Course Title: Later Life Love

Red hearts, cupids, flowers, and chocolates.   All the trappings for St. Valentine’s Day celebrations, encouraging us to re-affirm our love for that special someone in our life.  Lots of hype, presenting images and promotions typically targeting younger adults, while failing to recognize the need and legitimacy of later-life love.  How did we ever get to the belief that love is only for the young?

Our need for relationship and companionship stays with us throughout our lifetime.  Some even suggest that this need for affiliation actually increases with age, and when this connection is present and positive, contributes toward not only to our quality of life but to our longevity as well.  Speaking of longevity, with the average life expectancy now creeping into our 80s, and the average age of widowhood 56 — there is the potential for many to be living 20-30 years on their own. 

The reality is that finding love again in later life can have its challenges.

· Uneven playing field for heterosexual women.  According to US Bureau of the Census, 1998, 45.2% of women over 65 were widowed, while only 14.9% of men over 65 were widowed.
· Putting yourself ‘out there’ in the dating scene can be intimidating, especially when it is likely that mature adults haven’t dated in many decades.
· Online dating requires a familiarity with the technology and a comfort with initiating digital relationships.
· Fear of potential exploitation and rejection.
· Adult children may discourage the pursuit of new relationships, feeling that this is a betrayal of their other parent, or a threat to the existing family, social and financial arrangements. 

Here are some tips for re-entry to the dating scene:

· Let friends and family know you are ready to start to meet others, and ask them to introduce you to those who may be compatible with your personality.
· List interests and hobbies, and get involved with local groups, classes and events. 
· Attend a class reunion.
· Consider on-line dating sites that serve the age 50+.  Be cautious, and never provide confidential information about your finances, accounts, and passwords.
· Arrange to meet in public places while you get to know your new friend.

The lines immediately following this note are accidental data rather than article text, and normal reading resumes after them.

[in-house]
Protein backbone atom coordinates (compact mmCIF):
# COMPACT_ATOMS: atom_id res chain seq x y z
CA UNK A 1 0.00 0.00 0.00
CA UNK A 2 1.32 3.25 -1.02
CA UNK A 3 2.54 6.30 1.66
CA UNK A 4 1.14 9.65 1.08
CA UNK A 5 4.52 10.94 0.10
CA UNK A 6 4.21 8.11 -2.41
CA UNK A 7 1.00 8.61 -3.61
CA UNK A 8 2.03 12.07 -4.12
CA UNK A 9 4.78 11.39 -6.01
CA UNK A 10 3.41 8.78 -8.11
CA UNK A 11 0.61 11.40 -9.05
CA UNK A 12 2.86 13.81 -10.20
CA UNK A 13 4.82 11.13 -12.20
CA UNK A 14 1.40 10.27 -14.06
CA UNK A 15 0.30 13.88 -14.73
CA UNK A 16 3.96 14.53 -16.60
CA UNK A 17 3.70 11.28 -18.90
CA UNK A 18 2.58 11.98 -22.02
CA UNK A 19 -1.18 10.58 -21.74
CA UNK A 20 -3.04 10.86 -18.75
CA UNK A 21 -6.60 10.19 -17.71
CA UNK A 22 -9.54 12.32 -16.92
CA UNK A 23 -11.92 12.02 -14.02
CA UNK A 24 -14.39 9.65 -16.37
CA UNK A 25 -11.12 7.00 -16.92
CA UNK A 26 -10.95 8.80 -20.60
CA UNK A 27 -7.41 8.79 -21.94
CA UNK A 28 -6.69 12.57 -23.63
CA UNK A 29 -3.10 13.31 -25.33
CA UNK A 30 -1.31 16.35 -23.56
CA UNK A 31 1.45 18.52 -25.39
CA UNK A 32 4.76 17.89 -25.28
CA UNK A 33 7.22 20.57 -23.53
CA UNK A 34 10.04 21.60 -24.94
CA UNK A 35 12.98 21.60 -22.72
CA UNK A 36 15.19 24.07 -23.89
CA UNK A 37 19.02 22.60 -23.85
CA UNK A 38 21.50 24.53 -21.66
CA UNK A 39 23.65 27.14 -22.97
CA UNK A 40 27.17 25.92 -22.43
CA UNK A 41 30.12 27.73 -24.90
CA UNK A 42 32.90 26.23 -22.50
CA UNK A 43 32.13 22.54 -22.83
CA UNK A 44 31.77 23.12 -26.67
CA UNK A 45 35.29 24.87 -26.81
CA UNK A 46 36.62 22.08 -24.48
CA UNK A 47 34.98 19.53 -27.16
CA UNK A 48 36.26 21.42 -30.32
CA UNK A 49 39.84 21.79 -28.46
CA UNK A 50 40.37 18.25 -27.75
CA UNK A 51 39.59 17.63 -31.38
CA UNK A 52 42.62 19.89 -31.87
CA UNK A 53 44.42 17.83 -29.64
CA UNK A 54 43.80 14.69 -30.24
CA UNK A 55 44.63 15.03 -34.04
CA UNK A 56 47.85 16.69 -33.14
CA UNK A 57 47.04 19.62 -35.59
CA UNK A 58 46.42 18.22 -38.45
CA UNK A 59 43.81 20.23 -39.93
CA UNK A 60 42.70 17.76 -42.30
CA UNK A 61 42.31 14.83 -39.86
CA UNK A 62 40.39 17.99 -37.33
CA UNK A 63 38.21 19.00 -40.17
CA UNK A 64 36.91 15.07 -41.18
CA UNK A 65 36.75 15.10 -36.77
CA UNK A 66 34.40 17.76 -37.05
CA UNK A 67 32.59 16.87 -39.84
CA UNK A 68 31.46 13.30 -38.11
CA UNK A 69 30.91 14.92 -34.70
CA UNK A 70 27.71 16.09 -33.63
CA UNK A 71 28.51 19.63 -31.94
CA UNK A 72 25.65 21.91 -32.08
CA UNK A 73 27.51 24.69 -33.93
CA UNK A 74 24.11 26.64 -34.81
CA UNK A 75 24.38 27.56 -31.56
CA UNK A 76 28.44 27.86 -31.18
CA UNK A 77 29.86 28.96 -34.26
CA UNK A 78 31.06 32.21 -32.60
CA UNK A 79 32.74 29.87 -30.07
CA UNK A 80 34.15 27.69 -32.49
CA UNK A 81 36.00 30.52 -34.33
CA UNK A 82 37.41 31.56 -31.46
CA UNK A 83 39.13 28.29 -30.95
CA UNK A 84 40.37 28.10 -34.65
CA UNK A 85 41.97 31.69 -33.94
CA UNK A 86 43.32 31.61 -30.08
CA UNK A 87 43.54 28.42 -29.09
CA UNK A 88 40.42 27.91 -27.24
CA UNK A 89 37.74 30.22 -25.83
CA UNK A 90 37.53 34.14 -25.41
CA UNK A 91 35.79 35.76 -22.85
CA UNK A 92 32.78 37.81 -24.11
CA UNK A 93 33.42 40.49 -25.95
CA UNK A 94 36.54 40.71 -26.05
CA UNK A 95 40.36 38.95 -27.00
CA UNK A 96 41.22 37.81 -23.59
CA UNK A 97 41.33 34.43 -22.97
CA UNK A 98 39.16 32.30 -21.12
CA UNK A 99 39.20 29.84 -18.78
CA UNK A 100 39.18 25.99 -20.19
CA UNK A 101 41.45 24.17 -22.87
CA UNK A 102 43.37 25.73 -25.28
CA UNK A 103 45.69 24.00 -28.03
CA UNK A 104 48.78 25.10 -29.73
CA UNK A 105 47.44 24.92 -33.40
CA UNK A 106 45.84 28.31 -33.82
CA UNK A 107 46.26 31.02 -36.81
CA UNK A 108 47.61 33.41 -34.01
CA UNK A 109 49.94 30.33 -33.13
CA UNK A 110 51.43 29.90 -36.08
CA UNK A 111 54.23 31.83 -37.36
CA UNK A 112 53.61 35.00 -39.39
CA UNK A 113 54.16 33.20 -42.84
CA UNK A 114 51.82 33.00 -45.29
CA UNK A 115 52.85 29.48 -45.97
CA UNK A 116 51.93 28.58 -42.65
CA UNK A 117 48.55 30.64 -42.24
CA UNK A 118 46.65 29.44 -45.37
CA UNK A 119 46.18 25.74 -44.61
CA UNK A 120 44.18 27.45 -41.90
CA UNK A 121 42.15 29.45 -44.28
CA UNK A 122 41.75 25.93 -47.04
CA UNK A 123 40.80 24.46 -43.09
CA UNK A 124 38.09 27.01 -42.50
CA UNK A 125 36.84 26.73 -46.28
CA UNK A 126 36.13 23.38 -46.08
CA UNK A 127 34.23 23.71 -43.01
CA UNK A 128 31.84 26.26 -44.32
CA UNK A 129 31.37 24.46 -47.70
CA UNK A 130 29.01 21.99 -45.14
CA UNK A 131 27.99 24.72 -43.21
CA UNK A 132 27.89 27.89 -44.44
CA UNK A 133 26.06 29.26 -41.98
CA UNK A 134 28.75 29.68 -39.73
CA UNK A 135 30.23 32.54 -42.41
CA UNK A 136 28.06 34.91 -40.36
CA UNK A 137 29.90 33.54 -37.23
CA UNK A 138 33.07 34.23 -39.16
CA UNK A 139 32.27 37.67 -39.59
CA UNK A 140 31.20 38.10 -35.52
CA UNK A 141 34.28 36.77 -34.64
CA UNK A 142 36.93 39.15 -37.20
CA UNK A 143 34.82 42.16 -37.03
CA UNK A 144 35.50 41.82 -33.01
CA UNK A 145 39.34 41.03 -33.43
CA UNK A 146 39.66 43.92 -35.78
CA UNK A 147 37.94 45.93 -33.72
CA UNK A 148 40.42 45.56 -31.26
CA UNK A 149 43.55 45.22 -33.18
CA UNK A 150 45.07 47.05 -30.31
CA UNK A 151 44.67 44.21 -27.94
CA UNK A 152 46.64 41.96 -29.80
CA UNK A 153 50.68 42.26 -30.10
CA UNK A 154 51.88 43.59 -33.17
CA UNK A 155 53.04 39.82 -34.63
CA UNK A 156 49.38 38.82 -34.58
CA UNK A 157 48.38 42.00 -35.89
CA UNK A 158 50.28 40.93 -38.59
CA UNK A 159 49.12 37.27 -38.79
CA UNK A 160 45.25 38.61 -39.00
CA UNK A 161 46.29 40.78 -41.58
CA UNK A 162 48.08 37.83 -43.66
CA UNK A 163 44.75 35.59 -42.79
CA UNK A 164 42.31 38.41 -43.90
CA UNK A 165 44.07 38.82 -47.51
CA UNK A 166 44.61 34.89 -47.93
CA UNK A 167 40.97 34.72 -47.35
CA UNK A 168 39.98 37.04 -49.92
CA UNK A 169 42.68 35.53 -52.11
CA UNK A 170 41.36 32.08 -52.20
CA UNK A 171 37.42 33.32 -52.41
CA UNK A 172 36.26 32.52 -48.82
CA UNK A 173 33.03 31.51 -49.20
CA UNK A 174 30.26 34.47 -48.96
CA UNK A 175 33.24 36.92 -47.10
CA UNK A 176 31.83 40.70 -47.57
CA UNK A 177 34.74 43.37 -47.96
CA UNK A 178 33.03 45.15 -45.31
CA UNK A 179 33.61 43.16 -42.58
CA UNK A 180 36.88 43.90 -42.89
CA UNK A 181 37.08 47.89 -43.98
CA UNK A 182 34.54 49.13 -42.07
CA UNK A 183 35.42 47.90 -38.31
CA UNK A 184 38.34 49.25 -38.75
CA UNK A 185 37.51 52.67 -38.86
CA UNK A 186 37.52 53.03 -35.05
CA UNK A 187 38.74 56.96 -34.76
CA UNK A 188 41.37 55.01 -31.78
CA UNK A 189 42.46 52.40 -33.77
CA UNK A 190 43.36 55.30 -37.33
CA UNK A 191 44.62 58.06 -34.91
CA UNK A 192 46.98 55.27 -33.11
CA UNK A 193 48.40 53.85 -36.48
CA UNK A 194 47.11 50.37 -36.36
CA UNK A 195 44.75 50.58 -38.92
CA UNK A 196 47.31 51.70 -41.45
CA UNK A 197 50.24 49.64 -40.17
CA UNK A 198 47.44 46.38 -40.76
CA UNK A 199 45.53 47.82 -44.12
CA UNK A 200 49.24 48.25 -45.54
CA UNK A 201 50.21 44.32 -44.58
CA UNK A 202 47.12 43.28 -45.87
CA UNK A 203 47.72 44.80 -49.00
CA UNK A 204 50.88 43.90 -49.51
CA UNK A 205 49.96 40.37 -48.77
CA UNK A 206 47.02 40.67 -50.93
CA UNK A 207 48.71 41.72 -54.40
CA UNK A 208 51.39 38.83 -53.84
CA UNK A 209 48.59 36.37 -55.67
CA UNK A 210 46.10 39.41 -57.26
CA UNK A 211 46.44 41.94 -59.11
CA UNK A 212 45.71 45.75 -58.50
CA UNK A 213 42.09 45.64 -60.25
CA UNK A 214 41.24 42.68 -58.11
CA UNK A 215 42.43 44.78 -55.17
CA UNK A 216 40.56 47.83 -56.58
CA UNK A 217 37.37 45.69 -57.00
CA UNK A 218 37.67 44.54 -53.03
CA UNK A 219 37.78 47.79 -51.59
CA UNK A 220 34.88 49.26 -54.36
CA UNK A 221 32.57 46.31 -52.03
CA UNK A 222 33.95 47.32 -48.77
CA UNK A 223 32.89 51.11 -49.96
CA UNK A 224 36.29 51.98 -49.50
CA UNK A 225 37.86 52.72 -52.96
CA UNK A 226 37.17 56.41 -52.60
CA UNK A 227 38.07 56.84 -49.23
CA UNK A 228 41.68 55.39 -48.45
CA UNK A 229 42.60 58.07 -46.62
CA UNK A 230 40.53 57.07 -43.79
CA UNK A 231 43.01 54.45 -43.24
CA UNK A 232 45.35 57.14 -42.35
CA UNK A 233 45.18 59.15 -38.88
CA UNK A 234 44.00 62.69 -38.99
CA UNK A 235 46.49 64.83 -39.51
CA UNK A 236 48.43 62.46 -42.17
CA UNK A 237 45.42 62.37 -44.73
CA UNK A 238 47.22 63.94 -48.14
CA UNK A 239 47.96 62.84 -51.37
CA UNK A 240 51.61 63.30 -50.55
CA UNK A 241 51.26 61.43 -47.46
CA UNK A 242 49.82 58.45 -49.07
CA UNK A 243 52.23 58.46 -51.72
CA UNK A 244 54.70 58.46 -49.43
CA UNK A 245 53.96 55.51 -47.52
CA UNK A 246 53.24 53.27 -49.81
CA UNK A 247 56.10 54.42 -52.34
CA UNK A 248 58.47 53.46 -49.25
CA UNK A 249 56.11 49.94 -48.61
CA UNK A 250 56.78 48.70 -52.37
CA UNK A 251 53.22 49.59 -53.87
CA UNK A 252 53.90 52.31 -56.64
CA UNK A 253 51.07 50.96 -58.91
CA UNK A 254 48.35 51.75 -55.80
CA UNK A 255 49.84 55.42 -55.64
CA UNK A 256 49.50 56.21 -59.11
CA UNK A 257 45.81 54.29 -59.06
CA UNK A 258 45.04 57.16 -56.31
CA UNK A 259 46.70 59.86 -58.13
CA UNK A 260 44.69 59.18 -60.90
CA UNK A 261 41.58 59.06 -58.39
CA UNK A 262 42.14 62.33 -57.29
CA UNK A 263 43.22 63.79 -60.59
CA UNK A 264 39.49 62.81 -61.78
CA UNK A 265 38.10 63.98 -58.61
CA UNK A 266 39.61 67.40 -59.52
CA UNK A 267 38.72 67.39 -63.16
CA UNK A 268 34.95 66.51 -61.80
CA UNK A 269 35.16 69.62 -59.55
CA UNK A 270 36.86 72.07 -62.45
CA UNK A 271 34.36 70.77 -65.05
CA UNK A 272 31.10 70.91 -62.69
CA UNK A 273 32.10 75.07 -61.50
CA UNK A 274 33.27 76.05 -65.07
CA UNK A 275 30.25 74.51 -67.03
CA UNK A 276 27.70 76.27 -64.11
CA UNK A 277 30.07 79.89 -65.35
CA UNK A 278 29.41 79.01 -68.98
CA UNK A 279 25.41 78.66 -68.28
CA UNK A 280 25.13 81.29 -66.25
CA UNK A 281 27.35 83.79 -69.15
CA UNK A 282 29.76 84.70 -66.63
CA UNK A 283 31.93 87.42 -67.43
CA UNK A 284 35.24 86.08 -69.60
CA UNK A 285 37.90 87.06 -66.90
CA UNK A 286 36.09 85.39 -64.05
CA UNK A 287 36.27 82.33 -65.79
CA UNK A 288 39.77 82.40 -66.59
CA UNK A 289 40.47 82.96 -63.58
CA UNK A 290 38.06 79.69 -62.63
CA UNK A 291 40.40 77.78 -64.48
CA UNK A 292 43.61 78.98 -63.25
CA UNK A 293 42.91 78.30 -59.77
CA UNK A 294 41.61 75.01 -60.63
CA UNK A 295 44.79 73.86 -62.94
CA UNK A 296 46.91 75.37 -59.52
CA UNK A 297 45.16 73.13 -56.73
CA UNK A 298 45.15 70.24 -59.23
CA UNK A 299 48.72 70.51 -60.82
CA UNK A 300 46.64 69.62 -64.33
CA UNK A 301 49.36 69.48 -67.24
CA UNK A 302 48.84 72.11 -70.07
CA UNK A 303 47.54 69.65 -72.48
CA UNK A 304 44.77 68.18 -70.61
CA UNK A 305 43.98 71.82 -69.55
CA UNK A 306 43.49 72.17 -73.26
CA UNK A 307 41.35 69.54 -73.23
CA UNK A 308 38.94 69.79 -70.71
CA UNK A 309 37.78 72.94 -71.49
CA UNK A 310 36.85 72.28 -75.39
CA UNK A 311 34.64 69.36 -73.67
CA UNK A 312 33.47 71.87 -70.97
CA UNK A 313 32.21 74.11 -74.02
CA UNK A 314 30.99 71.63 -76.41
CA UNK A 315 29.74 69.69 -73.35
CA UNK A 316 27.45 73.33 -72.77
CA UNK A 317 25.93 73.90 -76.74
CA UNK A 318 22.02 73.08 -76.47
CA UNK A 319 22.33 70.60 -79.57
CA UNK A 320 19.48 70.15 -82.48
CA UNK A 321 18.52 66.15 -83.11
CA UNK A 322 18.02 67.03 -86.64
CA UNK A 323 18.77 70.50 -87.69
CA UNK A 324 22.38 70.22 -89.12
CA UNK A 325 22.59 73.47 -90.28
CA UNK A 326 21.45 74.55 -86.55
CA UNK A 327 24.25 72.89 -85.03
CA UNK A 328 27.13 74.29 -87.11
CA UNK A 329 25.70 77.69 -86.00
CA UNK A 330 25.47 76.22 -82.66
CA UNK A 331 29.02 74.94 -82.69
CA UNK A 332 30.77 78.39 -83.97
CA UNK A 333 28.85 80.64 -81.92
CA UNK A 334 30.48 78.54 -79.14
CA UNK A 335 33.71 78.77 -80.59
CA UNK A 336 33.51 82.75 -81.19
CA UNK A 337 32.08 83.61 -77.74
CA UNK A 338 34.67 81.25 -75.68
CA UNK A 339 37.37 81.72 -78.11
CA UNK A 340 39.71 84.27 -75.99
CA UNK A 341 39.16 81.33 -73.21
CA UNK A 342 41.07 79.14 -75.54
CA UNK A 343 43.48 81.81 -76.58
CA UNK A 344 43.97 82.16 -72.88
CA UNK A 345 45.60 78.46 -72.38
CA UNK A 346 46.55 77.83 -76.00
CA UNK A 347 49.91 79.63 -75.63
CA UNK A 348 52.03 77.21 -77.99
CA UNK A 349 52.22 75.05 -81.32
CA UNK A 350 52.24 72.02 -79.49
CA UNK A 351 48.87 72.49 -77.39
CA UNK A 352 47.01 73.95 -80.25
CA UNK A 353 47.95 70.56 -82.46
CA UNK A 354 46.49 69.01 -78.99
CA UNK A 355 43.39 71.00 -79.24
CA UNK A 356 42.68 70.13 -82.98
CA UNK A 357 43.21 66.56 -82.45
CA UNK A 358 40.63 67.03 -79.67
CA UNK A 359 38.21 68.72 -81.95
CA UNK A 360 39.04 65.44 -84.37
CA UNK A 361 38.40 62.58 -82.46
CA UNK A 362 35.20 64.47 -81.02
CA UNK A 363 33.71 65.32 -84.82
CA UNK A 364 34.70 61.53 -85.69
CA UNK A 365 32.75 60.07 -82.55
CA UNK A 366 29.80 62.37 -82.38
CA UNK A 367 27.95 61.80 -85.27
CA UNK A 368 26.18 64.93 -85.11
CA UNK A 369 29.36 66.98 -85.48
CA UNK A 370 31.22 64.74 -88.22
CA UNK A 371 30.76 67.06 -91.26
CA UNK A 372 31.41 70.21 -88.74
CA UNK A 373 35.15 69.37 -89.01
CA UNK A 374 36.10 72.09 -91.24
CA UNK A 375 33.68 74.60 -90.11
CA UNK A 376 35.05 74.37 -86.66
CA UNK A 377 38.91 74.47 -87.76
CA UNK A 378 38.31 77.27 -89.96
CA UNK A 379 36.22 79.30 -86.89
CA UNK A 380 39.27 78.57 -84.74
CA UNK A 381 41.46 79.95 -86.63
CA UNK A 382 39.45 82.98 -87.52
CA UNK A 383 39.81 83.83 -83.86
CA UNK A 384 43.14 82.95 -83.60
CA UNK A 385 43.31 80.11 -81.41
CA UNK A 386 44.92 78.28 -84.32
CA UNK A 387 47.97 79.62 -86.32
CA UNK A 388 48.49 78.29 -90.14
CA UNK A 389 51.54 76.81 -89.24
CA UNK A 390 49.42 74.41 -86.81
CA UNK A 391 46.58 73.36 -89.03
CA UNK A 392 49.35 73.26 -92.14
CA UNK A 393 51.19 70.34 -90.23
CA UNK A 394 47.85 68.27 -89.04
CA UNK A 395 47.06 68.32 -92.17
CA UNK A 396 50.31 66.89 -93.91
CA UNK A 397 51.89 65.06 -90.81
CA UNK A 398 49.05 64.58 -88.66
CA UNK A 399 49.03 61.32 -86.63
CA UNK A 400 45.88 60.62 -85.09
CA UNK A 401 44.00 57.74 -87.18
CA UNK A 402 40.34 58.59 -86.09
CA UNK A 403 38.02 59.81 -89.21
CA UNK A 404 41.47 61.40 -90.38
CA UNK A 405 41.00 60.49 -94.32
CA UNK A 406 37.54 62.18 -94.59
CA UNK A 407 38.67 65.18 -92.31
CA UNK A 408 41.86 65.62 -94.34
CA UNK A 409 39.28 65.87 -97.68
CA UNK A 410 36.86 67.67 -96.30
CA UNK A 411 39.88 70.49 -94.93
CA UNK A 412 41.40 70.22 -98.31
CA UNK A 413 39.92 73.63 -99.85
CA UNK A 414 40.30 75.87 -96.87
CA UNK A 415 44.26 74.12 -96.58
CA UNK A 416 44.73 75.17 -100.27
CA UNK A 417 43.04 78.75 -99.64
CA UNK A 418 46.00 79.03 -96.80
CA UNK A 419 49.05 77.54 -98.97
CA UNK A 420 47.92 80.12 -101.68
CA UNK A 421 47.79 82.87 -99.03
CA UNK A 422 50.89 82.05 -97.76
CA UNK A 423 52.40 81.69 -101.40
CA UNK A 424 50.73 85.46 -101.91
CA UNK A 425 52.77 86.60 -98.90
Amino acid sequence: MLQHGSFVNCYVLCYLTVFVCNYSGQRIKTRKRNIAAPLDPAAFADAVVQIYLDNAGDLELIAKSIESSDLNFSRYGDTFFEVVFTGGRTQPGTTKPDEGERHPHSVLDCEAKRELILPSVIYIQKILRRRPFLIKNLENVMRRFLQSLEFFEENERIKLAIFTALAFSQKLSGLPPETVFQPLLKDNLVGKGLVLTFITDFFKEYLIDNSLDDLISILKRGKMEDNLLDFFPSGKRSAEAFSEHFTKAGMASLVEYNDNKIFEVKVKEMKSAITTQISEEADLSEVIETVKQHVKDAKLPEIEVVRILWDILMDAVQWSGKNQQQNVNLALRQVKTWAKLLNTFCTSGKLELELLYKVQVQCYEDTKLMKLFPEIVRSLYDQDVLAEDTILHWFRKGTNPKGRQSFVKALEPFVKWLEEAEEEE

Most of all, have fun, be smart, be safe, and manage your expectations!  There will likely be some disaster dates and disappointments.  Laugh at lot, cry a little — you may be one date away from your next great love!

Rhonda Latreille, MBA, CPCA
Founder & CEO
Age-Friendly Business®

Chocolate Almond Bites

Makes 10 Bites. These little nuggets of tastiness are perfect to enjoy with coffee and share with a loved one during this intensely chocolatey month. 


  • 4 Medjool dates, pitted and chopped
  • 1/4 cup (50 mL) water
  • 1 cup (250 mL) canned no salt added black beans, drained and rinsed well
  • 2 tbsp (25 mL) natural almond or peanut butter
  • 3 tbsp (45 mL) unsweetened cocoa powder
  • 1 oz (30 g) bittersweet 70% cocoa chocolate, melted
  • 1/2 tsp (2 mL) vanilla extract
  • 3 tbsp (45 mL) ground almonds.

Directions – In a microwaveable bowl combine dates and water; cover and microwave on High for 1 minute or until softened and water is absorbed. Scrape mixture and beans into food processor with almond butter and cocoa powder. Puree until very smooth; stopping and scraping down sides a couple of times. Scrape mixture into a bowl and stir in chocolate and vanilla. Chill in the refrigerator for about 45 minutes or until slightly firm. Using a mini ice cream scoop or tablespoon, roll into balls and place on small baking sheet. Roll into ground almonds and keep refrigerated.

Nutritional Information Per Serving (1 bite) – Calories 47, Protein 1 g, Total Fat 2 g,
Saturated fat 1 g, Cholesterol 0 mg, Carbohydrates 7 g, Fibre 2 g, Total sugars 4 g,
Added sugars 0 g, Sodium 2 mg, Potassium 101 mg.

Recipe developed by Emily Richards, PH Ec. Reprinted with Permission from ©Heart and Stroke Foundation 2016.


“There is only one happiness in this life, to love and be loved”.

George Sand